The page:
Music Review: “Váibmosat,” Eva Jeanette

Eva Jeanette’s album Váibmosat debuted in 2012. Eva Jeanette is a Sami from Karasjok, Norway, and she sings in her native Sami tongue. Váibmosat (Til Ditt Hjerte in Norwegian) roughly translates to “To Your Heart” in English, and it is a collection of songs of praise.

Eva Jeanette is a Christian Sami singer. Most of the songs on this album are slow and prayerful – hymns of meditation rather than upbeat “praise and worship” songs that are common in the Christian music genre. Her voice is strong and clear – perfect for carrying songs with a solo voice.

Unlike many Sami singers, Eva Jeanette features very little of the joik, the traditional Sami style of chanting/singing, on this album. Instead she opts for more familiar Norwegian hymns, but sung in the Sami language. “Mu Váibmu Vádjol Doppe” – or “Mitt Hjerte Alltid Vanker” – is a well-known Norwegian song. I had heard that song in both Norwegian and Sami before hearing Eva Jeanette’s version, which I very much enjoyed – a slow, rhythmic song with a long instrumental segment at the end.

The song “Visot Buvttán Jesus Ovdii” I have heard in English as “I Surrender All,” a popular worship song at many a church or gathering. It was the only song besides “Mu Váibmu Vádjol Doppe” that I recognized, but I didn’t choose this album because I wanted something familiar.

I wanted to discover new music, new talent, and a beautiful new sound, and that’s exactly what I found in Eva Jeanette’s songs. Whether you’re looking for modern Christian music for an international audience, or you’re looking for new Scandinavian or Sami music, “Váibmosat” is definitely worth a listen.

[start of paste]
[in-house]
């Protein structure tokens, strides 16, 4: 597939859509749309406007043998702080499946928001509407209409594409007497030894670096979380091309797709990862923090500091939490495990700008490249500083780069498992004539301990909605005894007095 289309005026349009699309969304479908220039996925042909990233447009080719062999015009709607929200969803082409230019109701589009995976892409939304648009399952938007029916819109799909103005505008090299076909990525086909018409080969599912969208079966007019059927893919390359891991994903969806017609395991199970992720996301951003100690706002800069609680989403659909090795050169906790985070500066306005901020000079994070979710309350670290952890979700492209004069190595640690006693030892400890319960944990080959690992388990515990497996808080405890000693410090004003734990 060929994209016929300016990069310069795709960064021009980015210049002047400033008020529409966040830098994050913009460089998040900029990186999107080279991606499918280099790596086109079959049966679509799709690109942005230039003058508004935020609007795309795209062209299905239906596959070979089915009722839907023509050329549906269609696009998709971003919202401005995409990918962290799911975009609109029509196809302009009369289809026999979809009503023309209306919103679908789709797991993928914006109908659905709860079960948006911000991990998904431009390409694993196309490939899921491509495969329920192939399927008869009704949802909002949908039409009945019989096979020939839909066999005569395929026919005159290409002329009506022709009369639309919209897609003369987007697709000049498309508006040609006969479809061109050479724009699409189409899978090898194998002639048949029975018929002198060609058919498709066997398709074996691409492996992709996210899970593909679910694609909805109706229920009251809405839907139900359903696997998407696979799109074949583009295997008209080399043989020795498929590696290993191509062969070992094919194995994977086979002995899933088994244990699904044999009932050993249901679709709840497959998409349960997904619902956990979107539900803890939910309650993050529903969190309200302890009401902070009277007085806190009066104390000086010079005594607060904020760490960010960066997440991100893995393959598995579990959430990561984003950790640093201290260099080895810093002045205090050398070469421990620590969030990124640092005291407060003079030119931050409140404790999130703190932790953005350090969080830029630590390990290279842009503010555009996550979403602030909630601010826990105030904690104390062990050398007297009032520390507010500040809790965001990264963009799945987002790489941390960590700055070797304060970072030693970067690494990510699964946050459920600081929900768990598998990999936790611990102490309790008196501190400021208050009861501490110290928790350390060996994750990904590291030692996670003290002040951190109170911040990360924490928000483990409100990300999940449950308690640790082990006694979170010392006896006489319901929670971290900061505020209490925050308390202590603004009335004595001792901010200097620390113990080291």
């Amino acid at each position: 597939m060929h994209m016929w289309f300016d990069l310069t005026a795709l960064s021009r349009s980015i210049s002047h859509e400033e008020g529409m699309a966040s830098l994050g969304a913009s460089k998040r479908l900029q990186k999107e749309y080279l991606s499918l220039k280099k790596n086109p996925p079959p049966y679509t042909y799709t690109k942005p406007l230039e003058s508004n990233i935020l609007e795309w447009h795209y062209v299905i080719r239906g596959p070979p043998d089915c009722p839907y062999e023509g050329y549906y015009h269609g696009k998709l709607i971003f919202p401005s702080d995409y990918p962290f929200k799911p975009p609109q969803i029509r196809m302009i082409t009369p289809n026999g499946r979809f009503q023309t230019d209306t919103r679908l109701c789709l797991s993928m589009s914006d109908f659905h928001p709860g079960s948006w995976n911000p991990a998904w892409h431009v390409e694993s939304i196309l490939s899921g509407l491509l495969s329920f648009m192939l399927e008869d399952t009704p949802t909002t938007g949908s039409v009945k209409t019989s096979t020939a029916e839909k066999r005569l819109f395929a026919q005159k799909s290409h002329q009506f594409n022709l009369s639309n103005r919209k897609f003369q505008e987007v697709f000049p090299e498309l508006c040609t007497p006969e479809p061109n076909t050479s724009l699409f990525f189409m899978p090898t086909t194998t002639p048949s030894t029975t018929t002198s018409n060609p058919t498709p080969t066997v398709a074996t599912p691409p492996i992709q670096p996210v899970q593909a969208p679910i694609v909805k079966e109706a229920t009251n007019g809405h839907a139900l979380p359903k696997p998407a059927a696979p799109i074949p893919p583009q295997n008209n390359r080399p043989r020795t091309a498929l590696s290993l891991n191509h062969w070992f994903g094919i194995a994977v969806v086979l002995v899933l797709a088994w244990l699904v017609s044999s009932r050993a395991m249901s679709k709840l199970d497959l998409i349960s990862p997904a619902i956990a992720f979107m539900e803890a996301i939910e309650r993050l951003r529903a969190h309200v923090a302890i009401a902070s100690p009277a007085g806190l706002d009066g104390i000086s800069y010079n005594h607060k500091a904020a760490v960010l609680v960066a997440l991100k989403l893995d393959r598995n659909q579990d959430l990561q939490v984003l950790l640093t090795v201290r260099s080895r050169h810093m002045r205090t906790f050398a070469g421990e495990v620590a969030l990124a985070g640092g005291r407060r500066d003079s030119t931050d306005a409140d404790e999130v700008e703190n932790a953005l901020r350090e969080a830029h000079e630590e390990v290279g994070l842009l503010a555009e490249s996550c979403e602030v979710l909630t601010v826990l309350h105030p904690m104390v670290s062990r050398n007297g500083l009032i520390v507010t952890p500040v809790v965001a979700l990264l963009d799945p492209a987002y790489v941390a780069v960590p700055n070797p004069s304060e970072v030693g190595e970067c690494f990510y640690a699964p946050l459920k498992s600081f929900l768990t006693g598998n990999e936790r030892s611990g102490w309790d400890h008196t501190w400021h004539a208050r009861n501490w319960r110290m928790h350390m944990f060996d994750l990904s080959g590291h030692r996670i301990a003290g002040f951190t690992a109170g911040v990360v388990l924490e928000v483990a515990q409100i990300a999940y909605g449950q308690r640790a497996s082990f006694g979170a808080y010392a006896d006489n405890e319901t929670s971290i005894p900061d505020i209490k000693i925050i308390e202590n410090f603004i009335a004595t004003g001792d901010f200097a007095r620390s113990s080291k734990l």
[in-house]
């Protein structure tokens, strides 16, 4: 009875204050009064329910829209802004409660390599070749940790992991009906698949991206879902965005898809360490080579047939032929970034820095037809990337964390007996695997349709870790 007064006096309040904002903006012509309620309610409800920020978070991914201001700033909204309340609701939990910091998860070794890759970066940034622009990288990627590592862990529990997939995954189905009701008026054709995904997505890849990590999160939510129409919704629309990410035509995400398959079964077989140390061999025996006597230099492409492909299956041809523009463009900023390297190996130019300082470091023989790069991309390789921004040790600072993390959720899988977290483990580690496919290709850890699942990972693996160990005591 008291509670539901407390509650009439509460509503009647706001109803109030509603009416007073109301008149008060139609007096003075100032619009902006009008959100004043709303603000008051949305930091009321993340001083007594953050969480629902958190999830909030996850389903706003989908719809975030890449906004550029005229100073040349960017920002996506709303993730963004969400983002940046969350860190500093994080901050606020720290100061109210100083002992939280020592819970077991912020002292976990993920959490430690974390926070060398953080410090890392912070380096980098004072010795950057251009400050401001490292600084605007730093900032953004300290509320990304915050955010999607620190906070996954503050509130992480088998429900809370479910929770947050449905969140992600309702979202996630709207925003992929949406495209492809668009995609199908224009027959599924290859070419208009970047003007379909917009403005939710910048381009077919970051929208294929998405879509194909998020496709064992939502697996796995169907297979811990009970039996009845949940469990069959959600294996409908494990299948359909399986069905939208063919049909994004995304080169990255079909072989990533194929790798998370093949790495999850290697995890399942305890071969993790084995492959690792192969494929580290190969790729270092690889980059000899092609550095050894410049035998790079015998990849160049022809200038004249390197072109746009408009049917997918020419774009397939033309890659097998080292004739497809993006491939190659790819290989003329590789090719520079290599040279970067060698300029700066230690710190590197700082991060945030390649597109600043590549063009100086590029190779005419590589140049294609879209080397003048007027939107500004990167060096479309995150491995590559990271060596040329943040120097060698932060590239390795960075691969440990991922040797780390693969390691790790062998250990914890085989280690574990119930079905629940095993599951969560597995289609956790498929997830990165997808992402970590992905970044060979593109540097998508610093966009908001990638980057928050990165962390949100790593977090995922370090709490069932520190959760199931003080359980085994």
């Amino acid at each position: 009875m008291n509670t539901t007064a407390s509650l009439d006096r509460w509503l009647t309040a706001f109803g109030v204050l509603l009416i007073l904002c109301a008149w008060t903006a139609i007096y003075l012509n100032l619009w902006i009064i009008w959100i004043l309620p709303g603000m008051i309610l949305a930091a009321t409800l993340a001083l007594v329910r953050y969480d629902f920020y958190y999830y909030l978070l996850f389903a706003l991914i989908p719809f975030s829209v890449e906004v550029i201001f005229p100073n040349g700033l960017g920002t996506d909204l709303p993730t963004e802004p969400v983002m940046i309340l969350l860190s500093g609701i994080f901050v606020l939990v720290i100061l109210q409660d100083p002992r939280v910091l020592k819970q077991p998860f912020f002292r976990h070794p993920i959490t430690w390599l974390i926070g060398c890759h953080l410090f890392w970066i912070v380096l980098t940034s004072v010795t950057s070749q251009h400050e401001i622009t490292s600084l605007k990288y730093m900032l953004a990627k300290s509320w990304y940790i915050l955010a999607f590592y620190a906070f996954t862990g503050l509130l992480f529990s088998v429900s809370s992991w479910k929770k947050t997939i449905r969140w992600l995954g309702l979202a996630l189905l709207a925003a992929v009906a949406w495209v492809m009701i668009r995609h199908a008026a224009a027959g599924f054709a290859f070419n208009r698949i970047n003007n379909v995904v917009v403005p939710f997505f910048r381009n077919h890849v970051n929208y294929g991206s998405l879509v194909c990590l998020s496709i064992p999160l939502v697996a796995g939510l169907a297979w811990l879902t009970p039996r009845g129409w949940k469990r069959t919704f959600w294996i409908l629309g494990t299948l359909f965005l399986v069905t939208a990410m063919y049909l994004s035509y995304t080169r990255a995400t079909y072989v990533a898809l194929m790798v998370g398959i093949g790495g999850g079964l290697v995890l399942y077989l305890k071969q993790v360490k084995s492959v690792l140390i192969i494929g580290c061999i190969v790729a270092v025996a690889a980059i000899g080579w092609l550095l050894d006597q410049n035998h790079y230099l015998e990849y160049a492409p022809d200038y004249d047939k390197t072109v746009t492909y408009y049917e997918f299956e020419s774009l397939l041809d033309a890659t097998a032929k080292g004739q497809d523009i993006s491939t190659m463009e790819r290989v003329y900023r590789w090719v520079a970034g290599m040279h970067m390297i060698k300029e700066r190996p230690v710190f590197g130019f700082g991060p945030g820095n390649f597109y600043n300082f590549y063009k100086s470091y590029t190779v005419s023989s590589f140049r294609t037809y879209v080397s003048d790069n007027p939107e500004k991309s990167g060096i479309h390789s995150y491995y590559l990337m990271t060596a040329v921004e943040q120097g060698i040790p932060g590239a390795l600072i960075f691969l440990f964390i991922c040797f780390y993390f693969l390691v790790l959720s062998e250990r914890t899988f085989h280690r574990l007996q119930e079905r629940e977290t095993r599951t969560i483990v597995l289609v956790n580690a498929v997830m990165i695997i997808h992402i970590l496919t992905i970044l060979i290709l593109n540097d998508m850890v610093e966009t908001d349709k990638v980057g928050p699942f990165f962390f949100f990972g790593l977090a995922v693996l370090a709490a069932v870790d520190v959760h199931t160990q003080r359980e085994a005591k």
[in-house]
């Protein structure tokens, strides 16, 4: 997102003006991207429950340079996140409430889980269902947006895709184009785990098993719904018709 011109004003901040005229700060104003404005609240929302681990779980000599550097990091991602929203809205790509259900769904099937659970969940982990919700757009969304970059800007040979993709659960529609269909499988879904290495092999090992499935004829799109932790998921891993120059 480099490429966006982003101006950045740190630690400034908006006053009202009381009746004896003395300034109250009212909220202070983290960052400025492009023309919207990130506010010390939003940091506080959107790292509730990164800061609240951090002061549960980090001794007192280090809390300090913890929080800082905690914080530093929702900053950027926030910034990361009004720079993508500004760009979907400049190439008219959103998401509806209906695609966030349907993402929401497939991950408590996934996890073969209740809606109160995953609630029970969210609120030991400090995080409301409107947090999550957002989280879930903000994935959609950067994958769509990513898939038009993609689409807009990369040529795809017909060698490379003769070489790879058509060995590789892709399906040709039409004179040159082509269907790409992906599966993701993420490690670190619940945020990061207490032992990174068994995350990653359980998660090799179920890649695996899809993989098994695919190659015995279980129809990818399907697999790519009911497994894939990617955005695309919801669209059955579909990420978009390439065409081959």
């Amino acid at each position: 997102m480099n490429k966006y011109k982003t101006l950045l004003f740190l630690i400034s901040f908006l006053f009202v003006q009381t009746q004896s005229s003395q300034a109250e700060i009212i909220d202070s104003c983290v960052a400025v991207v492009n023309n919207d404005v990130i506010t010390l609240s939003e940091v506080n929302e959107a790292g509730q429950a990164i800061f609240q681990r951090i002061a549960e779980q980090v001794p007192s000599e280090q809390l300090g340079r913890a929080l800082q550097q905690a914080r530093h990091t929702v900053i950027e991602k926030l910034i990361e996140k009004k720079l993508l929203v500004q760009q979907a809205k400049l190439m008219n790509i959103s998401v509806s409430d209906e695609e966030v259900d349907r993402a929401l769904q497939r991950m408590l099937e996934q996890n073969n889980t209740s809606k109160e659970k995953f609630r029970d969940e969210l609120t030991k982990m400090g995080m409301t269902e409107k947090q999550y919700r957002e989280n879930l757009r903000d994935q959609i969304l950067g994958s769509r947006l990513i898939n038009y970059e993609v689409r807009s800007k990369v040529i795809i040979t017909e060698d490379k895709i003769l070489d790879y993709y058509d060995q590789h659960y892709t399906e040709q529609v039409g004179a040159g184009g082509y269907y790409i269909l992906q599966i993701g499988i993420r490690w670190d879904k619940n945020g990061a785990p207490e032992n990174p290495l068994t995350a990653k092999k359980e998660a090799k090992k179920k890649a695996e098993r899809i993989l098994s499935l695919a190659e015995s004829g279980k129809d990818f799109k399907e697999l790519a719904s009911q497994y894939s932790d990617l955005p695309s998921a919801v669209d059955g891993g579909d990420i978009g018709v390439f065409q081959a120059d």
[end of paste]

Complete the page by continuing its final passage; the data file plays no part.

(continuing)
Eva Jeanette’s Facebook page

Ovtta Almmála Báikki Mun Dieðán

Music Review: “Dreaming Of Home,” Susan Aglukark

Canadian singer/songwriter Susan Aglukark has long been one of my favorite music artists. She is Inuit – the aboriginal people who live in the arctic regions of northern Canada – and her music bridges all cultural gaps. Her latest album Dreaming of Home is no different. The spirit of Christmas and a love for family and home are universal, and this collection of holiday songs shows just that.

Dreaming of Home features several familiar Christmas favorites, like “O Come, O Come Emmanuel,” “Breath of Heaven (Mary’s Song),” and “Huron Carol.” Other songs, like “Caledonia” and the titular song “I’m Dreaming of Home,” are simple songs of the love and warmth of home.

If you’ve heard Susan’s first Christmas album from a number of years ago, you’ll recognize “Old Toy Trains” and the Inuktitut version of “Silent Night.” These are new versions, though, for this album. As much as I love her original renditions of these songs, I was excited to hear them again with a different sound.